Market Turmoil Expected to Precipitate an Avalanche of Suitability Claims


Just as a low tide near the seashore can reveal shipwrecks, a falling stock market often reveals misconduct by investment advisers. This is particularly true with respect to an investment adviser’s duty to recommend only investments to a customer that are suitable in light of the customer’s investment objectives, status in life and risk tolerance. Unfortunately many investors only learn that their advisers have violated this duty when adverse market conditions develop.

When you open an investment account with a brokerage firm, your broker accepts a duty to recommend suitable investments. If your broker fails to perform that duty, you may be able to bring a suitability claim ? in essence, a claim for investment malpractice ? against the firm for not doing its job. Such claims are typically brought through arbitration, which is less formal, less expensive, and often more efficient than suing someone in court. But what constitutes a suitable investment, and what exactly is a suitability claim?

There are two types of suitability, general and specific. Before a broker can recommend an investment, the investment must be suitable in both ways. General suitability means that the brokerage firm has studied the investment and understands it, and that it has determined that the investment is sound enough to warrant the firm’s recommendation. A flawed financial product that does not perform as represented is not suitable for anyone, and thus would violate the duty of general unsuitability. Specific suitability, on the other hand, means that the firm has evaluated the investment objectives and risk tolerance of each of its clients and has determined that the investment is suitable for goals and needs of the specific investor for whom the investment is being recommended. For example, an investment that makes perfect sense for a young investor with a high income and a high tolerance for risk might not be suitable for a retiree trying to preserve his nest egg and generate a safe and consistent return.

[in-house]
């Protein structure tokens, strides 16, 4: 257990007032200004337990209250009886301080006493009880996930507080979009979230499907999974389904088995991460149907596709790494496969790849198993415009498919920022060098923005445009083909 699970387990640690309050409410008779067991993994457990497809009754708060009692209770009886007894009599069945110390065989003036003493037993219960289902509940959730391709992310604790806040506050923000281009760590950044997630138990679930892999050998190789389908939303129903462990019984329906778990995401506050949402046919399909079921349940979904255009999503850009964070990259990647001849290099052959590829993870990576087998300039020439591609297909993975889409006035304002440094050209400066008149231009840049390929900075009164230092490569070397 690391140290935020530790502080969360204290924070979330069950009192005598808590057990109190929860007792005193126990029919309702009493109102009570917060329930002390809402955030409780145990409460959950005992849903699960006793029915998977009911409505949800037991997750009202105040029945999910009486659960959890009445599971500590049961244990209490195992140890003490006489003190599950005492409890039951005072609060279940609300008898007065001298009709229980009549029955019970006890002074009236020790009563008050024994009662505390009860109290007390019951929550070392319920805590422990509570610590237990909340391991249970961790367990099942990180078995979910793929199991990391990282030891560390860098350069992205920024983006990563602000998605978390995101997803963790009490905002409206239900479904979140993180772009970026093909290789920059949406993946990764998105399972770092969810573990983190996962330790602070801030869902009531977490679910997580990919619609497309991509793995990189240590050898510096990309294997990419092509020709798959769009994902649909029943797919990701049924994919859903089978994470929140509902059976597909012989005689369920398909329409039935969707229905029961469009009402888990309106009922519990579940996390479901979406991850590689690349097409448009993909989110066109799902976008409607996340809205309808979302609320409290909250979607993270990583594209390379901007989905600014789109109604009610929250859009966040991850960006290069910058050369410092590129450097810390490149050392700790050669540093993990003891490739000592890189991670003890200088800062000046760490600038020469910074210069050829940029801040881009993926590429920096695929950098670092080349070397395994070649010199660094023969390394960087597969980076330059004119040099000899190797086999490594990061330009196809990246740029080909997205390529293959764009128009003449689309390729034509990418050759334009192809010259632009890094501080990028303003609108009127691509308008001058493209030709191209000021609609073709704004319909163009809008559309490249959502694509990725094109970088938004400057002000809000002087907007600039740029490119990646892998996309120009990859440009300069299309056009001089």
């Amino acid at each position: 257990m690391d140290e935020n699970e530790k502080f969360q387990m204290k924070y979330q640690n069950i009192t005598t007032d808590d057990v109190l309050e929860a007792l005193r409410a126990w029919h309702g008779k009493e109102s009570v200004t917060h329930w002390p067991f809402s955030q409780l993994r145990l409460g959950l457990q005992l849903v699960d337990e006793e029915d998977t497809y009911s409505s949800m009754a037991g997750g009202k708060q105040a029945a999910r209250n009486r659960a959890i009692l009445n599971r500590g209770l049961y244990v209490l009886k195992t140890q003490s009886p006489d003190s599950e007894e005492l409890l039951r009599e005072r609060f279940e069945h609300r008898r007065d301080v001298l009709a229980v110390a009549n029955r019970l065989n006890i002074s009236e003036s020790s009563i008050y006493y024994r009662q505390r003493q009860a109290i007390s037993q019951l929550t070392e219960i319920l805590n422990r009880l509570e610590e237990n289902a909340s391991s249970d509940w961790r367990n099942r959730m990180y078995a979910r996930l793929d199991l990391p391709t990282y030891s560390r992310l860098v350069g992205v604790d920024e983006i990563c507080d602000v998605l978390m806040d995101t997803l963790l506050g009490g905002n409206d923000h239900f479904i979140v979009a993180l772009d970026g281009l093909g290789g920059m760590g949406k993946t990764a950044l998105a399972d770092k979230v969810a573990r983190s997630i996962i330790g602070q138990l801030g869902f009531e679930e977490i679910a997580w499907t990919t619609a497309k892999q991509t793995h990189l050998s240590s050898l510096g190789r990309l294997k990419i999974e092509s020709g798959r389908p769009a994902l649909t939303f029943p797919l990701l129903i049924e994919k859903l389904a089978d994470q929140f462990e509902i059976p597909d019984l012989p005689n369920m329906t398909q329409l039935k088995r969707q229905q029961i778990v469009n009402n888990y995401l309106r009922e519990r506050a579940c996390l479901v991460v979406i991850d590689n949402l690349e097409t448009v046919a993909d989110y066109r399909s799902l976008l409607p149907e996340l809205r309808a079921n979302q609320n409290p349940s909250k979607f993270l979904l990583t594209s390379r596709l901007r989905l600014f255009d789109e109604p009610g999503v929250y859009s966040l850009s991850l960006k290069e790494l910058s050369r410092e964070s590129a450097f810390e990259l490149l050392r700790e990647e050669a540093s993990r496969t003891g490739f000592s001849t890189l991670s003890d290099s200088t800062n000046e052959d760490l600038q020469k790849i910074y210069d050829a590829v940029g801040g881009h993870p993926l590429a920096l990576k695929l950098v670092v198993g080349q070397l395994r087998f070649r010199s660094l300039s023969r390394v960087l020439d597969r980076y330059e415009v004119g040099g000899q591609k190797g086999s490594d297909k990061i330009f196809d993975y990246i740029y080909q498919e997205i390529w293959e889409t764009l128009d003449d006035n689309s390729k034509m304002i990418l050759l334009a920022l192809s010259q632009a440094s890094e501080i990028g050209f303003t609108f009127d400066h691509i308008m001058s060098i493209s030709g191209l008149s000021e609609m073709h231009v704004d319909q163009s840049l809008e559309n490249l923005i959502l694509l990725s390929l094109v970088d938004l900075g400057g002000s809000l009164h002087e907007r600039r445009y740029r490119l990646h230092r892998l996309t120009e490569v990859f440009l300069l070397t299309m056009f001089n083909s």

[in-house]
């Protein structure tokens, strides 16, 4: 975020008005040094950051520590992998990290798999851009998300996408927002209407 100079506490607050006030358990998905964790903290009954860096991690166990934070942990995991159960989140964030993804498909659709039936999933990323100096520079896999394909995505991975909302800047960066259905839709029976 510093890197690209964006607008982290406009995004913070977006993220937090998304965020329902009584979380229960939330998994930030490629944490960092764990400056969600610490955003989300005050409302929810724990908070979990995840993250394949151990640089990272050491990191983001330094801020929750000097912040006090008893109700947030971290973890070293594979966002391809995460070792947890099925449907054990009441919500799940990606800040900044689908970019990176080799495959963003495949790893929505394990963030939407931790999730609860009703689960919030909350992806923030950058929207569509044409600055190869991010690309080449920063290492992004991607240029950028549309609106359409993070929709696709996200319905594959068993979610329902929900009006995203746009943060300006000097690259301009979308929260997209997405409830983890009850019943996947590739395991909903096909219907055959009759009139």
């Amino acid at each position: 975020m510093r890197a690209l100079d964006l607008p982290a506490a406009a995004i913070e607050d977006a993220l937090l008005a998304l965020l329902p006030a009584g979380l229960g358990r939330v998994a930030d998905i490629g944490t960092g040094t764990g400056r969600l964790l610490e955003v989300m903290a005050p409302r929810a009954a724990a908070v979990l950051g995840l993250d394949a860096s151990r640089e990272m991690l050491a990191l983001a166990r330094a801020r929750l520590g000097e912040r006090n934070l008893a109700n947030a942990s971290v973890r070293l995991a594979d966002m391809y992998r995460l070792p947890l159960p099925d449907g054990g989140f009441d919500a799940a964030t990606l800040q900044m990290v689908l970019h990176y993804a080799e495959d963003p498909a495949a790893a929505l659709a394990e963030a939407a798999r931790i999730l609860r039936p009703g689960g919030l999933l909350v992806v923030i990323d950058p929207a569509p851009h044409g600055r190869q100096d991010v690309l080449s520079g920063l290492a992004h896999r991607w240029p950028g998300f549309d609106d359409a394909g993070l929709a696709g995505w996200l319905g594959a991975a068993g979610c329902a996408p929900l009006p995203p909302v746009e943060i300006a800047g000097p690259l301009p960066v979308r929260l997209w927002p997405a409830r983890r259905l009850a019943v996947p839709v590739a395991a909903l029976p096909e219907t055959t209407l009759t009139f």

If a brokerage firm does its due diligence and only recommends suitable investments, it will generally not have any legal liability if the market goes down and the investor loses money. But if the broker cuts corners and does not do its due diligence, the firm is exposed to potential liability. “Not only that,” says attorney Craig T. Jones, “but the firm is not doing what it is being paid to do, which is bad business.” Jones is a partner in the Atlanta law firm of Page Perry, which assists investors throughout the country with arbitration claims against brokers and investment advisers. “The financial industry has a professional as well as legal obligation to do right by its customers,” says Jones, “and that includes paying compensation when its people ignore professional standards.”